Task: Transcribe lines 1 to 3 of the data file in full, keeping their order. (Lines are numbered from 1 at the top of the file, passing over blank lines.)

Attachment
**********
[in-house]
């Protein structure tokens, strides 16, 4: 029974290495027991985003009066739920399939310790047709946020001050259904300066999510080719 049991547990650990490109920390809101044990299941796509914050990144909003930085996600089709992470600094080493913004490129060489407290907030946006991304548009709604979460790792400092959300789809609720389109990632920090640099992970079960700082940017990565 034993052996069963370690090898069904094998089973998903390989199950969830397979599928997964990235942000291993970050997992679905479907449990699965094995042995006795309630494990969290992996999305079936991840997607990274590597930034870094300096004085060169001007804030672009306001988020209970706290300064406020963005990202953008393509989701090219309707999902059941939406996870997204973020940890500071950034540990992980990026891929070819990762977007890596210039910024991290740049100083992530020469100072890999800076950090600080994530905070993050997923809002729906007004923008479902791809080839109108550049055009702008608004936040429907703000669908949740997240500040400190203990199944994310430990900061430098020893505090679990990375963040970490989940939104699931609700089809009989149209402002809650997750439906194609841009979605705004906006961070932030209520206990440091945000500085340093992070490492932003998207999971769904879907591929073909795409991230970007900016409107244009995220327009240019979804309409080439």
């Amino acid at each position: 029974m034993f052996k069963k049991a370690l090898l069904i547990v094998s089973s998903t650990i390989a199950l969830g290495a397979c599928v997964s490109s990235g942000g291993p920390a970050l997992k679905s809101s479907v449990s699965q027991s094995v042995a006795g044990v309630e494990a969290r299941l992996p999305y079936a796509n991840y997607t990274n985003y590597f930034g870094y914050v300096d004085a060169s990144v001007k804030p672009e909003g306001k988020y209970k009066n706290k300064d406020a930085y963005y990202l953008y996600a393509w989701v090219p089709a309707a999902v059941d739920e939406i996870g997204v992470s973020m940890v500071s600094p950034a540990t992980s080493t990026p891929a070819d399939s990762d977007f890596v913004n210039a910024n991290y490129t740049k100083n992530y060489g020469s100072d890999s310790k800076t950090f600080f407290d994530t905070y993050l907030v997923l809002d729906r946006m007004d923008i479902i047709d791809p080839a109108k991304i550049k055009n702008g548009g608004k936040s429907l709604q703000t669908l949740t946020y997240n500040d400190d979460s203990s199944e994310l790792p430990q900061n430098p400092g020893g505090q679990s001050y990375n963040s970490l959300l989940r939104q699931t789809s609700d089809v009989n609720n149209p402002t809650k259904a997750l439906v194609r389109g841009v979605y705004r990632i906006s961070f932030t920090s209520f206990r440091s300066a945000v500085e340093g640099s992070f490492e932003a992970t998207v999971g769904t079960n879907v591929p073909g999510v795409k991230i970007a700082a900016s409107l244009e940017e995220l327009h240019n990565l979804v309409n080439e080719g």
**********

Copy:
[in-house]
């Protein structure tokens, strides 16, 4: 029974290495027991985003009066739920399939310790047709946020001050259904300066999510080719 049991547990650990490109920390809101044990299941796509914050990144909003930085996600089709992470600094080493913004490129060489407290907030946006991304548009709604979460790792400092959300789809609720389109990632920090640099992970079960700082940017990565 034993052996069963370690090898069904094998089973998903390989199950969830397979599928997964990235942000291993970050997992679905479907449990699965094995042995006795309630494990969290992996999305079936991840997607990274590597930034870094300096004085060169001007804030672009306001988020209970706290300064406020963005990202953008393509989701090219309707999902059941939406996870997204973020940890500071950034540990992980990026891929070819990762977007890596210039910024991290740049100083992530020469100072890999800076950090600080994530905070993050997923809002729906007004923008479902791809080839109108550049055009702008608004936040429907703000669908949740997240500040400190203990199944994310430990900061430098020893505090679990990375963040970490989940939104699931609700089809009989149209402002809650997750439906194609841009979605705004906006961070932030209520206990440091945000500085340093992070490492932003998207999971769904879907591929073909795409991230970007900016409107244009995220327009240019979804309409080439």
């Amino acid at each position: 029974m034993f052996k069963k049991a370690l090898l069904i547990v094998s089973s998903t650990i390989a199950l969830g290495a397979c599928v997964s490109s990235g942000g291993p920390a970050l997992k679905s809101s479907v449990s699965q027991s094995v042995a006795g044990v309630e494990a969290r299941l992996p999305y079936a796509n991840y997607t990274n985003y590597f930034g870094y914050v300096d004085a060169s990144v001007k804030p672009e909003g306001k988020y209970k009066n706290k300064d406020a930085y963005y990202l953008y996600a393509w989701v090219p089709a309707a999902v059941d739920e939406i996870g997204v992470s973020m940890v500071s600094p950034a540990t992980s080493t990026p891929a070819d399939s990762d977007f890596v913004n210039a910024n991290y490129t740049k100083n992530y060489g020469s100072d890999s310790k800076t950090f600080f407290d994530t905070y993050l907030v997923l809002d729906r946006m007004d923008i479902i047709d791809p080839a109108k991304i550049k055009n702008g548009g608004k936040s429907l709604q703000t669908l949740t946020y997240n500040d400190d979460s203990s199944e994310l790792p430990q900061n430098p400092g020893g505090q679990s001050y990375n963040s970490l959300l989940r939104q699931t789809s609700d089809v009989n609720n149209p402002t809650k259904a997750l439906v194609r389109g841009v979605y705004r990632i906006s961070f932030t920090s209520f206990r440091s300066a945000v500085e340093g640099s992070f490492e932003a992970t998207v999971g769904t079960n879907v591929p073909g999510v795409k991230i970007a700082a900016s409107l244009e940017e995220l327009h240019n990565l979804v309409n080439e080719g």